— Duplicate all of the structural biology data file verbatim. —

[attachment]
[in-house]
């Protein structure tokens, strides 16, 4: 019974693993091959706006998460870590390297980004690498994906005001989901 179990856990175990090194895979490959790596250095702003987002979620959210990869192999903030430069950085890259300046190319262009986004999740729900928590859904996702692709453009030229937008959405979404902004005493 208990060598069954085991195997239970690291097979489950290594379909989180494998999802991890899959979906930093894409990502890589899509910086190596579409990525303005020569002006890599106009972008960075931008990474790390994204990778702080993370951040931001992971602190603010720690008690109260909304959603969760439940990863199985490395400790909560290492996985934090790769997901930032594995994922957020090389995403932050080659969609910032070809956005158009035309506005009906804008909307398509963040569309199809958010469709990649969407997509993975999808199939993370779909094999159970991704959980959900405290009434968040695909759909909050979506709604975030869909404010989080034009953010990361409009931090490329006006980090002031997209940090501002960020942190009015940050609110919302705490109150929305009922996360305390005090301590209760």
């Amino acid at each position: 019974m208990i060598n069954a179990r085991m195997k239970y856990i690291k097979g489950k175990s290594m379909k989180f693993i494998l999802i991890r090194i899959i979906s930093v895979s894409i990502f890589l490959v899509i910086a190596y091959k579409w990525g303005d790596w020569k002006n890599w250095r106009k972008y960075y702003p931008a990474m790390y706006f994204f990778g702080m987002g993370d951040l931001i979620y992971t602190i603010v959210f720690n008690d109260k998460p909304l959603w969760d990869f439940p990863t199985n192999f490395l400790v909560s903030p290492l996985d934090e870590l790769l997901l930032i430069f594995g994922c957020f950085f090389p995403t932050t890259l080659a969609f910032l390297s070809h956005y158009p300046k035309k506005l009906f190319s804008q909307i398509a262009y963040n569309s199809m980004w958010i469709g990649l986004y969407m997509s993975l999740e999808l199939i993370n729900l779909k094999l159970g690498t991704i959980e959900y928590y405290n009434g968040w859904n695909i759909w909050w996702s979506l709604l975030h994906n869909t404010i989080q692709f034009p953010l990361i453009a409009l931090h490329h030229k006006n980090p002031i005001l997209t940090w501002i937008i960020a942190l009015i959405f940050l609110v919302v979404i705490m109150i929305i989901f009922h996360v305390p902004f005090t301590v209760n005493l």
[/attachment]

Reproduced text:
[in-house]
């Protein structure tokens, strides 16, 4: 019974693993091959706006998460870590390297980004690498994906005001989901 179990856990175990090194895979490959790596250095702003987002979620959210990869192999903030430069950085890259300046190319262009986004999740729900928590859904996702692709453009030229937008959405979404902004005493 208990060598069954085991195997239970690291097979489950290594379909989180494998999802991890899959979906930093894409990502890589899509910086190596579409990525303005020569002006890599106009972008960075931008990474790390994204990778702080993370951040931001992971602190603010720690008690109260909304959603969760439940990863199985490395400790909560290492996985934090790769997901930032594995994922957020090389995403932050080659969609910032070809956005158009035309506005009906804008909307398509963040569309199809958010469709990649969407997509993975999808199939993370779909094999159970991704959980959900405290009434968040695909759909909050979506709604975030869909404010989080034009953010990361409009931090490329006006980090002031997209940090501002960020942190009015940050609110919302705490109150929305009922996360305390005090301590209760």
């Amino acid at each position: 019974m208990i060598n069954a179990r085991m195997k239970y856990i690291k097979g489950k175990s290594m379909k989180f693993i494998l999802i991890r090194i899959i979906s930093v895979s894409i990502f890589l490959v899509i910086a190596y091959k579409w990525g303005d790596w020569k002006n890599w250095r106009k972008y960075y702003p931008a990474m790390y706006f994204f990778g702080m987002g993370d951040l931001i979620y992971t602190i603010v959210f720690n008690d109260k998460p909304l959603w969760d990869f439940p990863t199985n192999f490395l400790v909560s903030p290492l996985d934090e870590l790769l997901l930032i430069f594995g994922c957020f950085f090389p995403t932050t890259l080659a969609f910032l390297s070809h956005y158009p300046k035309k506005l009906f190319s804008q909307i398509a262009y963040n569309s199809m980004w958010i469709g990649l986004y969407m997509s993975l999740e999808l199939i993370n729900l779909k094999l159970g690498t991704i959980e959900y928590y405290n009434g968040w859904n695909i759909w909050w996702s979506l709604l975030h994906n869909t404010i989080q692709f034009p953010l990361i453009a409009l931090h490329h030229k006006n980090p002031i005001l997209t940090w501002i937008i960020a942190l009015i959405f940050l609110v919302v979404i705490m109150i929305i989901f009922h996360v305390p902004f005090t301590v209760n005493l």